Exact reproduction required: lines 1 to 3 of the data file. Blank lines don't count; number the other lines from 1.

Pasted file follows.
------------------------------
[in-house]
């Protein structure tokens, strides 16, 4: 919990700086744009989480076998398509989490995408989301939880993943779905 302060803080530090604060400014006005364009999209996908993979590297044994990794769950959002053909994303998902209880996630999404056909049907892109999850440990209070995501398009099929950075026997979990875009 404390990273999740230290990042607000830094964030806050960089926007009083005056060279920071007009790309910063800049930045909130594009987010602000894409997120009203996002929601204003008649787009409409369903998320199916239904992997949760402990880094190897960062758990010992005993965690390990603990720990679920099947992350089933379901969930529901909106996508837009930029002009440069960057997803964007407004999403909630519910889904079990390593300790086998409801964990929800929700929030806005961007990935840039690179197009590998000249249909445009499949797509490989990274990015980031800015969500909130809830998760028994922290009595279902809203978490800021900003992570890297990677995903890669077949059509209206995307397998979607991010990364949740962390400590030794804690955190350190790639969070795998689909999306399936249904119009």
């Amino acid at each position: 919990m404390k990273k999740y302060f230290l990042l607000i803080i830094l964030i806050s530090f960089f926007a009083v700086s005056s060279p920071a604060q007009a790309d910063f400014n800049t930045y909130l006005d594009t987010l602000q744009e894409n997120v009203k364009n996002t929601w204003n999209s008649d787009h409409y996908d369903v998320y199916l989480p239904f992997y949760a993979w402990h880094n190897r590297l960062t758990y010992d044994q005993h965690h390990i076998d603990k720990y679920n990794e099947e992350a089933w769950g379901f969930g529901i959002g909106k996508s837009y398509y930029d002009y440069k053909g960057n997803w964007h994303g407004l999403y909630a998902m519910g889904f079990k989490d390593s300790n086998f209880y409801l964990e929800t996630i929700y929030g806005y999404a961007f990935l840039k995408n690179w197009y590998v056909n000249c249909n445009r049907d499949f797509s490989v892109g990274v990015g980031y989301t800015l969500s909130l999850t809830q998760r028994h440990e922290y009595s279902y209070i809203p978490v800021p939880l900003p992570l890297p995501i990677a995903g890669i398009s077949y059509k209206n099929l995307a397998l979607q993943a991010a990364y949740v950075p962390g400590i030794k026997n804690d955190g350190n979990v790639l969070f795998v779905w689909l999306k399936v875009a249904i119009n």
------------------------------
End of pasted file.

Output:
[in-house]
């Protein structure tokens, strides 16, 4: 919990700086744009989480076998398509989490995408989301939880993943779905 302060803080530090604060400014006005364009999209996908993979590297044994990794769950959002053909994303998902209880996630999404056909049907892109999850440990209070995501398009099929950075026997979990875009 404390990273999740230290990042607000830094964030806050960089926007009083005056060279920071007009790309910063800049930045909130594009987010602000894409997120009203996002929601204003008649787009409409369903998320199916239904992997949760402990880094190897960062758990010992005993965690390990603990720990679920099947992350089933379901969930529901909106996508837009930029002009440069960057997803964007407004999403909630519910889904079990390593300790086998409801964990929800929700929030806005961007990935840039690179197009590998000249249909445009499949797509490989990274990015980031800015969500909130809830998760028994922290009595279902809203978490800021900003992570890297990677995903890669077949059509209206995307397998979607991010990364949740962390400590030794804690955190350190790639969070795998689909999306399936249904119009």
């Amino acid at each position: 919990m404390k990273k999740y302060f230290l990042l607000i803080i830094l964030i806050s530090f960089f926007a009083v700086s005056s060279p920071a604060q007009a790309d910063f400014n800049t930045y909130l006005d594009t987010l602000q744009e894409n997120v009203k364009n996002t929601w204003n999209s008649d787009h409409y996908d369903v998320y199916l989480p239904f992997y949760a993979w402990h880094n190897r590297l960062t758990y010992d044994q005993h965690h390990i076998d603990k720990y679920n990794e099947e992350a089933w769950g379901f969930g529901i959002g909106k996508s837009y398509y930029d002009y440069k053909g960057n997803w964007h994303g407004l999403y909630a998902m519910g889904f079990k989490d390593s300790n086998f209880y409801l964990e929800t996630i929700y929030g806005y999404a961007f990935l840039k995408n690179w197009y590998v056909n000249c249909n445009r049907d499949f797509s490989v892109g990274v990015g980031y989301t800015l969500s909130l999850t809830q998760r028994h440990e922290y009595s279902y209070i809203p978490v800021p939880l900003p992570l890297p995501i990677a995903g890669i398009s077949y059509k209206n099929l995307a397998l979607q993943a991010a990364y949740v950075p962390g400590i030794k026997n804690d955190g350190n979990v790639l969070f795998v779905w689909l999306k399936v875009a249904i119009n």